Practicing kinship at the monastery

Kate Stel Care for the Earth, Living in Community 1 Comment

As a student of theology and ministry studies, I’m often busy reading and writing theological propositions, exercising my critical eye as a reader, and learning the arts of ministry like preaching and spiritual care. I find myself thoroughly convinced of the veracity of many theological arguments and of the necessity to rethink traditional models and modes of religious community. I know many things to be true and spend an exorbitantly large amount of time demonstrating it. Such is the life of a graduate student.

Since coming to Holy Wisdom Monastery, I’m wondering if I feel any of those well-reasoned propositions to be true. Perhaps I know, but do I feel? Does this idea bring me life? Does it enable me to live in right relationship with others and the land? And most especially: Is this idea something I can actually put into practice?

I very confidently argue for the inclusion of animals, plants, and lands into discussions of “community.” That all forms of life on earth live and work together as a community of brothers and sisters, of kin, is a spiritual, scientific, and theological truth I know and firmly believe. I aim to worship like the trees, pointing always skywards, growing towards the heavens. Or to pray like the songbirds, always singing their place. And especially to live in community like bees, where each has a role, always thinking of the good of the hive.

How do I practice this awareness? I’m not a bee or a tree, as much as I admire their unique gifts (especially honey). Likewise, I can’t bring my animal and plant companions along with me, even though Sister Joanne Kollasch did find a tiny toad in the monastery building during prayer a few weeks ago.

Communities and families who share a bond of kinship need not result in all having the same responsibility. In my own family, each person has their own level and share of responsibility. My sisters and I did the laundry growing up. It was our first foray into the business world and we charged our parents $0.25 for each load washed, dried, and folded in the Fluff & Fold Laundry (AKA the downstairs bathroom). Nowadays, when I visit home, my role is often to cook dinner for the family, which I love and enjoy, which better fits my share of responsibility as a 25 year old. As human persons, our outsized ability to control, dominate, and destroy our environments gives us a huge share of responsibility to care for them. And this is how, I think, we put into practice the idea of kinship with the earth.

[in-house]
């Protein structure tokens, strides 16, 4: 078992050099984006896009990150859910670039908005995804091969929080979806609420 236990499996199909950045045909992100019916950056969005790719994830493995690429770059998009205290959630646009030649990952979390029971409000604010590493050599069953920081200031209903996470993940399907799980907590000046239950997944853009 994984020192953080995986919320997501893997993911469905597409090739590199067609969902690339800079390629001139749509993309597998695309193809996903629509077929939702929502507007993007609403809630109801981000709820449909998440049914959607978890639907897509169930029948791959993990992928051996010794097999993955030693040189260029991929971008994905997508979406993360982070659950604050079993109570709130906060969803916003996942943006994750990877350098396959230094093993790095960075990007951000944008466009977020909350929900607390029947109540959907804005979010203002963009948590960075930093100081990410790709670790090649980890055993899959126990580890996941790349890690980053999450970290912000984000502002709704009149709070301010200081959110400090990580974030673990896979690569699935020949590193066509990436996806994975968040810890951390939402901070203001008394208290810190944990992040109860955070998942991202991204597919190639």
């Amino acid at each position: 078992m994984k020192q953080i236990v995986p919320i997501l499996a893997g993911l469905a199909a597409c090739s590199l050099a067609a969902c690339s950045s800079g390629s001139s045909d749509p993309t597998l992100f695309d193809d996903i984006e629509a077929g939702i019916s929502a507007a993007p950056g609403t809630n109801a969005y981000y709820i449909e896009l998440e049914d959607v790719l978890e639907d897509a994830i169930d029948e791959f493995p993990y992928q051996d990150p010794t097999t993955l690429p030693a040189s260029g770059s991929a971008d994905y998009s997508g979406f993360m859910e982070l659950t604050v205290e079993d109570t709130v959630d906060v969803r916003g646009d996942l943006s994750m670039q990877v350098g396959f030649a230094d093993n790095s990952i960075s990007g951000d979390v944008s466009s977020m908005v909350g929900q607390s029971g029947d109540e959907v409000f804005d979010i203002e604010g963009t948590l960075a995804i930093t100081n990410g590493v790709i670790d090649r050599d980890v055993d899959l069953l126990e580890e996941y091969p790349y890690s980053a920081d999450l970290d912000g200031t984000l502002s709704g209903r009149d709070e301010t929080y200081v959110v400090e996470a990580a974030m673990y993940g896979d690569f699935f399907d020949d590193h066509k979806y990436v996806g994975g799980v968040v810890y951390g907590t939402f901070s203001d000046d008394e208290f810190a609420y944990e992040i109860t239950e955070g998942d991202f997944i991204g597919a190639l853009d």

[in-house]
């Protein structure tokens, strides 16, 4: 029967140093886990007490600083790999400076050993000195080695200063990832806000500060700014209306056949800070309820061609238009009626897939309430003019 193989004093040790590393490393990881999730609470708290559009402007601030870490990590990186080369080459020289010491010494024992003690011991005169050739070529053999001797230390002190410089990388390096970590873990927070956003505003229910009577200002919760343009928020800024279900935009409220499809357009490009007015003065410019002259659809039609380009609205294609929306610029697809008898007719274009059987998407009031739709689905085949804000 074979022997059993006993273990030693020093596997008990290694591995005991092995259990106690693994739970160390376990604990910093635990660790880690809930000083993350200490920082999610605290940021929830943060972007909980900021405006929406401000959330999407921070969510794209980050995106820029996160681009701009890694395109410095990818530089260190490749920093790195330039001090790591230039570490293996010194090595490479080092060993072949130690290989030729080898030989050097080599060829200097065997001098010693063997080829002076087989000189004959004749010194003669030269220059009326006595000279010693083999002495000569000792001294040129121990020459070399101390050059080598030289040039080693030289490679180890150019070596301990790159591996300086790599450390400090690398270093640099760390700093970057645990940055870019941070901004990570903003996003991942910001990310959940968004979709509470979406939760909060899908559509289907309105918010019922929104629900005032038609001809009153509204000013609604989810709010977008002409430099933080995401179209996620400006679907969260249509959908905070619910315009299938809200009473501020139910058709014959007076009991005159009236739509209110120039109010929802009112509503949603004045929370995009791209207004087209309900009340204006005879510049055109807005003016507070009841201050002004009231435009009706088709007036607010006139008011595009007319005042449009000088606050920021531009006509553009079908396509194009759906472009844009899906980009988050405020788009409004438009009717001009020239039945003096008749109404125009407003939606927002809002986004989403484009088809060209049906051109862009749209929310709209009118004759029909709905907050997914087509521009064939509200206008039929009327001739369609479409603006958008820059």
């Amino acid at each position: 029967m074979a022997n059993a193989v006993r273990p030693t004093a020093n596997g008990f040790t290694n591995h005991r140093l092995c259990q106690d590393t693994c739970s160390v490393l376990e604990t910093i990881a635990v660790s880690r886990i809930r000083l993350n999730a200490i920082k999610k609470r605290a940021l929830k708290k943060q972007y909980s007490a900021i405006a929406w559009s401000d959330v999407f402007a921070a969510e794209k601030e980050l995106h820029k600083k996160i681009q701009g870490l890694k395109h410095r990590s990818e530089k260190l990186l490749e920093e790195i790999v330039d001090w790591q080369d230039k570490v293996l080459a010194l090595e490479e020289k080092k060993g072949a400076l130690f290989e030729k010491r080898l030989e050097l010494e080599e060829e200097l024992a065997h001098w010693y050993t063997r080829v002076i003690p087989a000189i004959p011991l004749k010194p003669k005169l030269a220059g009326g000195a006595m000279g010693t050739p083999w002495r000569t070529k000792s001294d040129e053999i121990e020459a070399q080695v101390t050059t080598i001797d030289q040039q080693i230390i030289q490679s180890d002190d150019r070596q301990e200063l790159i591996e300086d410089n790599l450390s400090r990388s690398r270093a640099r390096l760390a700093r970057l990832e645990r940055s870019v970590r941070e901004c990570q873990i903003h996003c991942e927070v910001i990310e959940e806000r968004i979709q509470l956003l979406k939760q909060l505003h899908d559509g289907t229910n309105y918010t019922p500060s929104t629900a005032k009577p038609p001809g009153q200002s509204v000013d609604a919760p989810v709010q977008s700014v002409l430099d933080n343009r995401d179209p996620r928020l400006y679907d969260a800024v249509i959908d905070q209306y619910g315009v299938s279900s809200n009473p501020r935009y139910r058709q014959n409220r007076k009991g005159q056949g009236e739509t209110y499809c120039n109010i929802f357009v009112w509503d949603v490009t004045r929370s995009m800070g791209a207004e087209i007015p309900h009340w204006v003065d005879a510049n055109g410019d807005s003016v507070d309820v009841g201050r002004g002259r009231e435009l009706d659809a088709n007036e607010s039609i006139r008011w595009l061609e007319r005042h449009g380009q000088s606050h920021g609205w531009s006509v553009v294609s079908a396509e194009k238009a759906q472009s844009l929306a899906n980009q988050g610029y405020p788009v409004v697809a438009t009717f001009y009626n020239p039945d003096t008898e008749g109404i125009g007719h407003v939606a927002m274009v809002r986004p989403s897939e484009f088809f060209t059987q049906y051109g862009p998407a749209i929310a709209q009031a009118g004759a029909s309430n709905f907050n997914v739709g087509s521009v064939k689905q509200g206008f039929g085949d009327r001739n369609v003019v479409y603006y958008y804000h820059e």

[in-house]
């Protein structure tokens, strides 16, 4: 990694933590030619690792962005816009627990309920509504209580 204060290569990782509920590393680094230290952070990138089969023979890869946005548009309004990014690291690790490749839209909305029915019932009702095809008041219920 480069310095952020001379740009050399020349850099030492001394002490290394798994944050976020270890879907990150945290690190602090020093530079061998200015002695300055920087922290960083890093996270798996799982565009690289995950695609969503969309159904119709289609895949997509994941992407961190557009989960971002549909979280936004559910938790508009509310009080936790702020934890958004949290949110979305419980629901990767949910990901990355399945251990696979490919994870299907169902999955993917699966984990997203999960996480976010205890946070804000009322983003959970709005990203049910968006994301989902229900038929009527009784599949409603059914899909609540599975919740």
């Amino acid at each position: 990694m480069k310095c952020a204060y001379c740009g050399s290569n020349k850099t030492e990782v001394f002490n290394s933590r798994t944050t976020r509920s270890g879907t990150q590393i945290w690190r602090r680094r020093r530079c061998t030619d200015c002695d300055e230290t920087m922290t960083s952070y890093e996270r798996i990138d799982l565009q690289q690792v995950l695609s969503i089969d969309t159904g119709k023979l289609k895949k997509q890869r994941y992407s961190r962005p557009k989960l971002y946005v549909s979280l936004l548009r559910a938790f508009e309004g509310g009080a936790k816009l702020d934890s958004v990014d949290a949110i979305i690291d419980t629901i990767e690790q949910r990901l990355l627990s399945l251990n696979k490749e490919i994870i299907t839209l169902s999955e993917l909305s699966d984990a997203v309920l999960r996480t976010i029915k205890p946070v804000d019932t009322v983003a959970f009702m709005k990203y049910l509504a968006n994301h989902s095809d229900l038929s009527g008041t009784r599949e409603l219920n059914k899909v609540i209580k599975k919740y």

Lately at the monastery, there have been many opportunities to practice this idea and be present to the bonds of kinship that tie each living thing to the next here on earth, and beyond. Wisdom Prairie Workdays, many, many hours spent in the garden, learning and exploring with the young Wisdom Explorers on the prairie a few Sundays ago, and simply being with the multitudes of creatures who are active and growing in the summer months. If you, like me, want more opportunity to feel and practice this idea of kinship, rather than just thinking about it, I invite you to spend a morning in the garden harvesting the ever-abundant zucchinis, walking the nature trails in Wisdom Prairie, or observing with curiosity and openness your plant and animal neighbors. And, if you already visit regularly, join Sister Joanne and me in our lookout for rogue toads in the monastery.

Comments 1

  1. Beautifully written, Kate. The monastery Is a perfect “fit” for you, and you are a perfect “fit” for the monastery!

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